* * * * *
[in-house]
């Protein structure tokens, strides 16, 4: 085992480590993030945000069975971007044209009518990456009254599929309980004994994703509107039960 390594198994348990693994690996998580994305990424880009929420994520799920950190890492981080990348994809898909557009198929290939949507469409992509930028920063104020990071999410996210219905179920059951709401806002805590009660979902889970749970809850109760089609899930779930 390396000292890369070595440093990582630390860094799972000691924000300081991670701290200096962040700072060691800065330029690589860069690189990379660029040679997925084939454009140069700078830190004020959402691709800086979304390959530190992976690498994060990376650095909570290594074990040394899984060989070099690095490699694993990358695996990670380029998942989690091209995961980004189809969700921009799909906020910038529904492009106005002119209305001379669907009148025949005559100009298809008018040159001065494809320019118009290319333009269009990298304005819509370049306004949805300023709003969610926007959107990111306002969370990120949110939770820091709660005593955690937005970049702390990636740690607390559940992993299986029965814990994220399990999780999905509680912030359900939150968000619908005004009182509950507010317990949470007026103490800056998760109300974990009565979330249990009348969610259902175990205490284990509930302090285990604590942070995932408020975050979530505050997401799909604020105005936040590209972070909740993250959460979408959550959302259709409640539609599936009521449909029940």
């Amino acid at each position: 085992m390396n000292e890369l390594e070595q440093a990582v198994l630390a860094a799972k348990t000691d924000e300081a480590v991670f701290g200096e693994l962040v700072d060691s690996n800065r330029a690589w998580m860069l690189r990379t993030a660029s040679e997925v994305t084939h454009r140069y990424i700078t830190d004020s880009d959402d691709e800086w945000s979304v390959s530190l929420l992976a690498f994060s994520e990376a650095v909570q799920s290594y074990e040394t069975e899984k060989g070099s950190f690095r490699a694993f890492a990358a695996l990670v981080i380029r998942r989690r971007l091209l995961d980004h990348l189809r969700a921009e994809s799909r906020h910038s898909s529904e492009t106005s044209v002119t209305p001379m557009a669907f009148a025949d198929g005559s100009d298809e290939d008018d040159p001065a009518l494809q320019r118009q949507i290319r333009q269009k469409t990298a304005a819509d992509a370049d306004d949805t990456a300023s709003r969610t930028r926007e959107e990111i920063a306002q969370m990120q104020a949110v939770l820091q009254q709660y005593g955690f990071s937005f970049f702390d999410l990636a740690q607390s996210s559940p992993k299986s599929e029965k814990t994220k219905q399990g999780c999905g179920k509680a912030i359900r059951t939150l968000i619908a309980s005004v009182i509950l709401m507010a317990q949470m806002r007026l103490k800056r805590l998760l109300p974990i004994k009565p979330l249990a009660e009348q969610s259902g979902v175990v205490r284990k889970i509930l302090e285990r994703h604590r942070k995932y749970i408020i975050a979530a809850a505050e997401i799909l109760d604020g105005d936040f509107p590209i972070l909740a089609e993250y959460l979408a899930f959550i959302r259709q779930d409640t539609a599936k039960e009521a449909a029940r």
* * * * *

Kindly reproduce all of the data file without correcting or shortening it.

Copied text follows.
[in-house]
């Protein structure tokens, strides 16, 4: 085992480590993030945000069975971007044209009518990456009254599929309980004994994703509107039960 390594198994348990693994690996998580994305990424880009929420994520799920950190890492981080990348994809898909557009198929290939949507469409992509930028920063104020990071999410996210219905179920059951709401806002805590009660979902889970749970809850109760089609899930779930 390396000292890369070595440093990582630390860094799972000691924000300081991670701290200096962040700072060691800065330029690589860069690189990379660029040679997925084939454009140069700078830190004020959402691709800086979304390959530190992976690498994060990376650095909570290594074990040394899984060989070099690095490699694993990358695996990670380029998942989690091209995961980004189809969700921009799909906020910038529904492009106005002119209305001379669907009148025949005559100009298809008018040159001065494809320019118009290319333009269009990298304005819509370049306004949805300023709003969610926007959107990111306002969370990120949110939770820091709660005593955690937005970049702390990636740690607390559940992993299986029965814990994220399990999780999905509680912030359900939150968000619908005004009182509950507010317990949470007026103490800056998760109300974990009565979330249990009348969610259902175990205490284990509930302090285990604590942070995932408020975050979530505050997401799909604020105005936040590209972070909740993250959460979408959550959302259709409640539609599936009521449909029940």
């Amino acid at each position: 085992m390396n000292e890369l390594e070595q440093a990582v198994l630390a860094a799972k348990t000691d924000e300081a480590v991670f701290g200096e693994l962040v700072d060691s690996n800065r330029a690589w998580m860069l690189r990379t993030a660029s040679e997925v994305t084939h454009r140069y990424i700078t830190d004020s880009d959402d691709e800086w945000s979304v390959s530190l929420l992976a690498f994060s994520e990376a650095v909570q799920s290594y074990e040394t069975e899984k060989g070099s950190f690095r490699a694993f890492a990358a695996l990670v981080i380029r998942r989690r971007l091209l995961d980004h990348l189809r969700a921009e994809s799909r906020h910038s898909s529904e492009t106005s044209v002119t209305p001379m557009a669907f009148a025949d198929g005559s100009d298809e290939d008018d040159p001065a009518l494809q320019r118009q949507i290319r333009q269009k469409t990298a304005a819509d992509a370049d306004d949805t990456a300023s709003r969610t930028r926007e959107e990111i920063a306002q969370m990120q104020a949110v939770l820091q009254q709660y005593g955690f990071s937005f970049f702390d999410l990636a740690q607390s996210s559940p992993k299986s599929e029965k814990t994220k219905q399990g999780c999905g179920k509680a912030i359900r059951t939150l968000i619908a309980s005004v009182i509950l709401m507010a317990q949470m806002r007026l103490k800056r805590l998760l109300p974990i004994k009565p979330l249990a009660e009348q969610s259902g979902v175990v205490r284990k889970i509930l302090e285990r994703h604590r942070k995932y749970i408020i975050a979530a809850a505050e997401i799909l109760d604020g105005d936040f509107p590209i972070l909740a089609e993250y959460l979408a899930f959550i959302r259709q779930d409640t539609a599936k039960e009521a449909a029940r």